National Foods Stockfeeds :: From the Nutritionists Desk - Chicken talk: Importance of Proper Feed Storage & Handling

The Nutritionist's Desk


CHICKEN TALK- Importance Of Proper Feed Storage & Handling

Broiler & Layer Chickens Feed Feeding

It is important to pay attention to the management of our broilers during rearing to attain targeted weights. Issues to do with proper management of flocks have been stressed enough times to help enhance the profitability of the broiler business. This has seen most farmers paying very close and strict attention to good management practices like bio-security as well as vaccination programs that allow their broilers to grow to their full capacity as well as lowering the risks of high mortalities due to poor management.

As anyone in the business of broilers, backyard, commercial or otherwise, would know, feed costs account for about 80% of the total capital injected into the business. This is why taking good care of the feed is as important as taking care of the broilers. Because animal feed is a semi-perishable item, it will spoil or expire after a given period (6 months for National Foods feeds). Poor handling and storage can however reduce the shelf life to a much shorter period than this. Several factors contribute to the spoilage of feed. A few of these factors are discussed in this article.

A well balanced ration for the far off and steam up cows (21 days before calving) is critical in ensuring feed intake. Feed intake is a key driver for a successful transition, but care must be taken to ensure the correct raw materials are used to prevent fat cows calving down. Altering the calcium metabolism via DCAD (dietary cation anion difference) goes a long way to combating milk fever cases, but if the intakes are insufficient due to unpalatability of the anionic salts for example, the pre-partum ration output on paper is worthless. Management and animal husbandry principles play just as important a role in ensuring feed intake, such as adequate feed bunk space (minimum 0.6m/cow).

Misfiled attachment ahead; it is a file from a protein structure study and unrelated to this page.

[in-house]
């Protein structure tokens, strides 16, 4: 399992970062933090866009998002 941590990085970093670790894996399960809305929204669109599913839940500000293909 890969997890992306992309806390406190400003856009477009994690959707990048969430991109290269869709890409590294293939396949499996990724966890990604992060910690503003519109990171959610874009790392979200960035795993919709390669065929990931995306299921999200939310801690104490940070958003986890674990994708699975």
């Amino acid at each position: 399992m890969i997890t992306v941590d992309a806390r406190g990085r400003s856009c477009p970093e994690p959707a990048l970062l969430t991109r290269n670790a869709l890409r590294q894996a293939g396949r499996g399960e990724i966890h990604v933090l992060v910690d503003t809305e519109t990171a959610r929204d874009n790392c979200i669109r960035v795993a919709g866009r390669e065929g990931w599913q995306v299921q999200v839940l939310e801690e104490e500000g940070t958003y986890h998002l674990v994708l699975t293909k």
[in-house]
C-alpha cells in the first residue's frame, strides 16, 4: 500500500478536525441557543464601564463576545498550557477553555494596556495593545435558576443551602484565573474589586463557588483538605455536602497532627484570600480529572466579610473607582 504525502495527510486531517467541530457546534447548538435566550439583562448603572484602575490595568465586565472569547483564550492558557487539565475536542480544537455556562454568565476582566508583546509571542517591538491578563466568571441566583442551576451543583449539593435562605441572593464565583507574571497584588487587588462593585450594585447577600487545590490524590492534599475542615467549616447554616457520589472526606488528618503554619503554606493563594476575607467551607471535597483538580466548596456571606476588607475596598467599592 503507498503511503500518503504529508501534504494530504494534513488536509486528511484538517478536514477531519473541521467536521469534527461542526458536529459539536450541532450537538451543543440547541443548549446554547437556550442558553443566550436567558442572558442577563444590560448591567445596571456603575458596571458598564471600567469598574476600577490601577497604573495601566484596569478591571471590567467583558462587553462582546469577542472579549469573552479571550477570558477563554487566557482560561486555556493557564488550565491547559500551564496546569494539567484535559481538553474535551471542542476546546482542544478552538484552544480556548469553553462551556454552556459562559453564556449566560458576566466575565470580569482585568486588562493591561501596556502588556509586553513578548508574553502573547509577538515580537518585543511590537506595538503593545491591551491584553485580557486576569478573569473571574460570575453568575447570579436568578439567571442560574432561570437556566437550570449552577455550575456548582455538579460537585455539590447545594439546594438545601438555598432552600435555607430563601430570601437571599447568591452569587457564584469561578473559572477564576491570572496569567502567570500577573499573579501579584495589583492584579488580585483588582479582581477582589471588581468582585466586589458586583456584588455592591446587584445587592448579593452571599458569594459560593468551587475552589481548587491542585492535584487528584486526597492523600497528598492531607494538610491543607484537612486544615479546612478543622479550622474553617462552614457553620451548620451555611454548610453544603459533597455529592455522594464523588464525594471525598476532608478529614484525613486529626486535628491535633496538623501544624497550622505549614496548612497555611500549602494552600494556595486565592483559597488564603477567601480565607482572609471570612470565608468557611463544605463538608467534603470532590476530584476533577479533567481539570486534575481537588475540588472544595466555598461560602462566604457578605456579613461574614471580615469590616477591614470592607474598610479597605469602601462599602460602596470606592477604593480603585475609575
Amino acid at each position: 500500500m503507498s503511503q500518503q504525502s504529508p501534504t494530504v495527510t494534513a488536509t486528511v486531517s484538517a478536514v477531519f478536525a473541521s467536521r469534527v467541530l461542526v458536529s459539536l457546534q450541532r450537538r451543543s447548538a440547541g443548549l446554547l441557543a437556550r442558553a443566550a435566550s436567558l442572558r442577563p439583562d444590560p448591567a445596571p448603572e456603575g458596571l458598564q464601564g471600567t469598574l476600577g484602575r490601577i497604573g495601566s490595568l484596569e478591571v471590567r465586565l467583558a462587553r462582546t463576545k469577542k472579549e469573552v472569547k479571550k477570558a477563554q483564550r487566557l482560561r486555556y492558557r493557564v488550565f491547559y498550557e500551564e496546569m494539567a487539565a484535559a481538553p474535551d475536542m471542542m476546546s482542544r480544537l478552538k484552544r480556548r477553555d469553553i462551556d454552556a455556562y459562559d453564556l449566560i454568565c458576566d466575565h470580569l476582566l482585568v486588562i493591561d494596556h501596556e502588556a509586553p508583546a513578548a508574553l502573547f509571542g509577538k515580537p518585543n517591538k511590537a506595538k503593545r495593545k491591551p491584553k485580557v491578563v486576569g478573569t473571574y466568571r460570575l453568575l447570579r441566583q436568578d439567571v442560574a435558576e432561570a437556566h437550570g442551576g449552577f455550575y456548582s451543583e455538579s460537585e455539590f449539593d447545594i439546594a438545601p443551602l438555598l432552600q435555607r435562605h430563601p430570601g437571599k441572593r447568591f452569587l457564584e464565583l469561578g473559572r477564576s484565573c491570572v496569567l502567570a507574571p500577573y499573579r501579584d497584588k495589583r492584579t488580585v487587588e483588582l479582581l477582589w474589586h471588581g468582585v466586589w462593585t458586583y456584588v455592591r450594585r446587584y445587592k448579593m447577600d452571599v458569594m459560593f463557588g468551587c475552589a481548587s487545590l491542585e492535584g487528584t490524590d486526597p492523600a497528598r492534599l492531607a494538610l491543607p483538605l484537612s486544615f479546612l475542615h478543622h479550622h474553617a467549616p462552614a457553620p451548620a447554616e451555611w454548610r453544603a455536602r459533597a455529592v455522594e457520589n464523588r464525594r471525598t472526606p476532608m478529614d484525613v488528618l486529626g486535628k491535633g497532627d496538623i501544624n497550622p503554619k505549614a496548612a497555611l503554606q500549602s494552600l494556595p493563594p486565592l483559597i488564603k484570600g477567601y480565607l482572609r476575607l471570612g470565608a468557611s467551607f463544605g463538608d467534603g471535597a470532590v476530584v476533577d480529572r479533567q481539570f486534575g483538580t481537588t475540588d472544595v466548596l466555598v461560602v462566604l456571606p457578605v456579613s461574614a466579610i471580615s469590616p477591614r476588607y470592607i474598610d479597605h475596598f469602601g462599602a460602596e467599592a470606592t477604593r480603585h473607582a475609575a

The feed can be spoiled due to an infestation by rodents or insects which act as carriers or vectors of diseases from one area to another. These can cause major damage if not checked, and this can have detrimental effects when then fed to the broilers. How do we reduce insect and rodent infestations? Rotate stock and apply the first in first out principle to avoid over sitting of bags in the storage area. To achieve this, feed should be stored in an orderly manner that allows ease to read expiry dates. Also, feed should not be stacked too close to the walls as this will encourage infestations by vermin. Keep doors locked and input rat traps on either side of storage houses, and look out for vermin urine or fecal matter which can spoil/dampen the feed. Once you catch sight of a single weevil, fog the storage house with approved insecticides. It is also important to maintain good housekeeping by cleaning up spilled feed and keeping feed away from damp areas.

The feed can also be damaged by micro-organisms such as mould and bacteria. Growth of these micro-organisms is encouraged by warmth and high moisture and they produce mycotoxins that can cause poor growth and death in worst cases. As feed manufacturers, we always maintain low final feed moistures and this reduces the chances of molding. How can the farmer prevent micro-organisms infestation on-farm? The ultimate key to beating micro-organisms will be to keep feed in a cool and dry place. It is also wise to get rid of poor drainage areas which act as a breeding ground for micro-organisms and insects. Any spoiled feed should be thrown away. Trying to salvage from a bag may affect the birds' overall performance as chances of the feed having high microorganism counts are high. Feeders and drinkers should be kept clean as they too can harbor disease-causing micro-organisms.

Rancidity, which is the spoilage of fats and oils in the feed, can be a major cause of feed spoilage. This process occurs when oxygen chemically breaks down fat to produce undesirable by-products that cause feed rejection due to the off-flavor and smell. To minimize this chemical process, nutritionists add anti-oxidants into the feed. How can the farmer minimize rancidity? They can do this by storing feed in a cool area with a shade so that the feed is not exposed to direct sunlight which encourages the chemical process of rancidity.

Nutrient loss
The biggest determinant of a feed’s shelf life is the nutrients. A loss in nutrients automatically means the feed has lost its ability to perform as needed. Vitamins begin to degrade with time and become deficient eventually. Nutritionists add more of the vitamins to cushion the broilers over the 6 months while the feed is in storage. We also try to use stable vitamins that are more resistant to breakdown in the feed. How can the farmer minimize nutrient losses? By storing the feed in a cool, dry, and well-ventilated place. This is because high temperatures and humidity further speed deterioration and sunlight can cause instability of the vitamins.


  • The broilers must get access to fresh feed all the time hence the “FIRST IN, FIRST OUT principle should be practiced.
  • NEVER use expired or spoiled feed.
  • Practise good housekeeping (by introducing a cleaning program in your storage area).

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